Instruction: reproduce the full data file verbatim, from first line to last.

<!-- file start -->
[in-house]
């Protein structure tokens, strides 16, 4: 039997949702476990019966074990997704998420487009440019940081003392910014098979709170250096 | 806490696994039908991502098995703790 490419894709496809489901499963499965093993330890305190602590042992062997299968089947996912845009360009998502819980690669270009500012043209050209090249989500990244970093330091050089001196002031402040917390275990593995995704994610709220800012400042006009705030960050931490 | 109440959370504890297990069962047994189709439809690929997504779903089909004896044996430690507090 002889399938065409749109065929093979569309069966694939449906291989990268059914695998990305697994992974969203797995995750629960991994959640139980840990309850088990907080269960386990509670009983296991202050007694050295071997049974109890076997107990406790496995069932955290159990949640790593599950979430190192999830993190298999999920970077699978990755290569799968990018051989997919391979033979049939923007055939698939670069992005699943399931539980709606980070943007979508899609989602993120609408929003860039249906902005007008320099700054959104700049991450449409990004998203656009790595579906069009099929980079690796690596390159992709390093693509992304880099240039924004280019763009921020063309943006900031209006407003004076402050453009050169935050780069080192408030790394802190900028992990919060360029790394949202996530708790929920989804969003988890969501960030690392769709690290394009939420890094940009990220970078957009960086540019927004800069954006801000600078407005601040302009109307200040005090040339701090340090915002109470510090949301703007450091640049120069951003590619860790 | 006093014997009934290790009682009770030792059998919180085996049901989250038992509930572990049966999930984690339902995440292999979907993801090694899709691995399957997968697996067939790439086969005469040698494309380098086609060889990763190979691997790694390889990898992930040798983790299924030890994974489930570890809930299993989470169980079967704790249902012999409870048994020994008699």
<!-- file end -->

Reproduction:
[in-house]
């Protein structure tokens, strides 16, 4: 039997949702476990019966074990997704998420487009440019940081003392910014098979709170250096 | 806490696994039908991502098995703790 490419894709496809489901499963499965093993330890305190602590042992062997299968089947996912845009360009998502819980690669270009500012043209050209090249989500990244970093330091050089001196002031402040917390275990593995995704994610709220800012400042006009705030960050931490 | 109440959370504890297990069962047994189709439809690929997504779903089909004896044996430690507090 002889399938065409749109065929093979569309069966694939449906291989990268059914695998990305697994992974969203797995995750629960991994959640139980840990309850088990907080269960386990509670009983296991202050007694050295071997049974109890076997107990406790496995069932955290159990949640790593599950979430190192999830993190298999999920970077699978990755290569799968990018051989997919391979033979049939923007055939698939670069992005699943399931539980709606980070943007979508899609989602993120609408929003860039249906902005007008320099700054959104700049991450449409990004998203656009790595579906069009099929980079690796690596390159992709390093693509992304880099240039924004280019763009921020063309943006900031209006407003004076402050453009050169935050780069080192408030790394802190900028992990919060360029790394949202996530708790929920989804969003988890969501960030690392769709690290394009939420890094940009990220970078957009960086540019927004800069954006801000600078407005601040302009109307200040005090040339701090340090915002109470510090949301703007450091640049120069951003590619860790 | 006093014997009934290790009682009770030792059998919180085996049901989250038992509930572990049966999930984690339902995440292999979907993801090694899709691995399957997968697996067939790439086969005469040698494309380098086609060889990763190979691997790694390889990898992930040798983790299924030890994974489930570890809930299993989470169980079967704790249902012999409870048994020994008699």